Another issue is contaminants in water supplies.  Pharmaceuticals and personal care products (PPCPs) are of particular concern These compounds are increasingly found in groundwater and surface water. They negatively impact the water quality and can also severely impact aquatic species.  For example, steroid hormones are highly potent endocrine-disrupting chemicals (EDCs) which, even at levels as low as nanograms per liter (10-9 g/L or ppt), can adversely affect the reproductive biology of aquatic species. These aquatic species aren’t the only ones  to be the only ones impacted. Plant roots could absorb the PPCPS in water and may accumulate in the edible portions of the plant.

In 2018, the Illinois legislature requested that the Prairie Research Institute (PRI) conduct a scientific literature review of chemicals identified in wastewater treatment plant effluents that are recognized as contaminants of emerging concern. It also requests that PRI compile a listing of the specific actions recommended by various state and federal agencies to address the environmental or public health concerns associated with the chemicals.PRI will provide its impartial report to the General Assembly by June 30, 2020. Because of its long history of pollution prevention expertise, the Illinois Sustainable Technology Center (ISTC), a division of the Prairie Research Institute, is taking the lead on this effort. ISTC researchers have studied a variety of inorganic and organic environmental contaminants as well as developed methods for waste and pollution prevention. Read more about the literature review here..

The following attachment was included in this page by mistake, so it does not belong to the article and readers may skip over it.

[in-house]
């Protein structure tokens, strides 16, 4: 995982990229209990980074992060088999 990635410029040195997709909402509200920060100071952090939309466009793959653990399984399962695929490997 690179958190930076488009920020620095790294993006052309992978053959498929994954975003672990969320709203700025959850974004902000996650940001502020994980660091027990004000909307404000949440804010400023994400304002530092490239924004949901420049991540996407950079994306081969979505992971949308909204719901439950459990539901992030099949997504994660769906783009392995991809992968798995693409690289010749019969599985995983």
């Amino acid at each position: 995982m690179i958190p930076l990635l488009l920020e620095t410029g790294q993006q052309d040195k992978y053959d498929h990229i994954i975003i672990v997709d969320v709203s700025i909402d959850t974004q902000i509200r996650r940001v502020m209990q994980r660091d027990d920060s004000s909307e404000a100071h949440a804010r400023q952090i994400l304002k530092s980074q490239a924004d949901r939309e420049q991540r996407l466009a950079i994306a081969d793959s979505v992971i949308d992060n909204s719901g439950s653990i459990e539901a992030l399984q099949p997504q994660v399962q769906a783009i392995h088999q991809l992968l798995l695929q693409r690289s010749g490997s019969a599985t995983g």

Water scarcity is also an issue, both within Illinois and throughout the world. ISTC’s Technical Assistance Program (TAP) works with Illinois companies to benchmark how much water they currently use and help them find ways to reduce it. In addition, the Institutional Water Program assists facilities equipped with institutional water systems including cooling towers, chillers, and boilers. IWP advises these facilities to help them reduce their chemical, energy, water, and maintenance costs.